September 14, 2012
If you have one or if you think you may need one
By: Learning Rx
Back to School with an IEP
Schools often use an IEP (individual Education Plan) to help struggling students. These plans are usually developed with the administration, teachers and the student’s family. These plans are important to help your child succeed.
With the return of the new school year, many Richmond area families are returning to the difficulties of years past. Our children are working hard in their studies, but they often have little to show for it.
There are three options for the struggling learner:
1. ACCOMODATION simply accepts the learning limits as permanent. Special programs that isolate underperforming students, or require long-term medication to control behavior , are examples of this approach. It is a common alternative, and is often justified in the name of preserving self-esteem. Examples include more time on tests, fewer problems or less work.
2. COMPENSATION works around learning weaknesses. Typically it includes altering a student’s environment or selecting challenges to fit individual strengths while ignoring the weaknesses. It trades the present appearance of success for future frustration and failure. Examples include reading everything to your child, using manipulatives, or teaching through art & drama.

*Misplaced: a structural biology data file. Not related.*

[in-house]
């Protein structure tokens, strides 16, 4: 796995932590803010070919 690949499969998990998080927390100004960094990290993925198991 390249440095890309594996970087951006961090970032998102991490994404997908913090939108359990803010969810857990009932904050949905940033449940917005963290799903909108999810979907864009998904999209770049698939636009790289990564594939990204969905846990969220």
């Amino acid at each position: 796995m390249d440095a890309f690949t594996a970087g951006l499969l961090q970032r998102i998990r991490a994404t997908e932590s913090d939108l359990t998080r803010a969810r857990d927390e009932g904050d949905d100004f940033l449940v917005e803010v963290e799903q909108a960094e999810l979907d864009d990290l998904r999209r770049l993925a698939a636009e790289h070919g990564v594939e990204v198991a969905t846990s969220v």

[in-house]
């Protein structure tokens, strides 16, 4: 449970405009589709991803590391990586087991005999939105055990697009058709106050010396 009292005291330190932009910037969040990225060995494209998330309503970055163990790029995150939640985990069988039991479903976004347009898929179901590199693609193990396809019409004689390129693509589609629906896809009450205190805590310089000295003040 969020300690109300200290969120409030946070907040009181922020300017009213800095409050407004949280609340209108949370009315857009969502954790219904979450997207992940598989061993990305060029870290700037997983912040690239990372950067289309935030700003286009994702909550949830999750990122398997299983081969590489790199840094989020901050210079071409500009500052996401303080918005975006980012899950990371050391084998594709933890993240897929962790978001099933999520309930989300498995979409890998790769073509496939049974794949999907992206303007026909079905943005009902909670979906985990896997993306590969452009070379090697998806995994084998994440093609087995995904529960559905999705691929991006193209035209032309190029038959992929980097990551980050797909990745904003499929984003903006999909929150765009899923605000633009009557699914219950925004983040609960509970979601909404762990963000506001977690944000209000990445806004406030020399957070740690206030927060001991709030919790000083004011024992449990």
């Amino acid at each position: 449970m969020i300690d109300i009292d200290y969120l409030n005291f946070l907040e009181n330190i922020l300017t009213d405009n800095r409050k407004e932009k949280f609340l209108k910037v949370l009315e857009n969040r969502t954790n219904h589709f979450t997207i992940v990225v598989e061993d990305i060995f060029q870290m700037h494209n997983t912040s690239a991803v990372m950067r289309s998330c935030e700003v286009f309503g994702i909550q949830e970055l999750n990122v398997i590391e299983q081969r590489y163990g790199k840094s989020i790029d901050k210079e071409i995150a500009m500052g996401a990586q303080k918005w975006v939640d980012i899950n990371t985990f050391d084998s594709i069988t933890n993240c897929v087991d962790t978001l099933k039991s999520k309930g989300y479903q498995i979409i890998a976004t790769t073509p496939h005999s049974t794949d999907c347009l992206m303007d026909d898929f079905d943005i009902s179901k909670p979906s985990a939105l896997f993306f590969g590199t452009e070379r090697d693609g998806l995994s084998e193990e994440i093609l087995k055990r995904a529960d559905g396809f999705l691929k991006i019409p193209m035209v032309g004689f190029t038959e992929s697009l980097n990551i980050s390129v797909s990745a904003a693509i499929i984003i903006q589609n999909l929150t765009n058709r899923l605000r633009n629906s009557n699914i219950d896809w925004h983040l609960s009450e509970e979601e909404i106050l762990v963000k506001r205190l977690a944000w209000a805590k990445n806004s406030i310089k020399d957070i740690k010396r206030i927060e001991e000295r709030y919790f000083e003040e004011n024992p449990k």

3. IDENTIFYING AND OVERCOMING the source of struggle is the logical choice. If cognitive weakness is the root of a particular student’s learning or reading struggles, then cognitive testing and training is clearly the most promising approach to provide both immediate and long term answers. This targets and strengthens the cause/weaknesses.
Most of our schools focus on the first two options. Most families feel they are the only answer. If you are involved in a meeting discussing a struggling child, ask all involved “How is this plan going to address this child’s weakness?” If the answers continue to be accommodation or compensation ask the same question again.
Please feel free to call LearningRx in Richmond (804-612-9959) gain a better understanding of how cognitive skills impact our learning.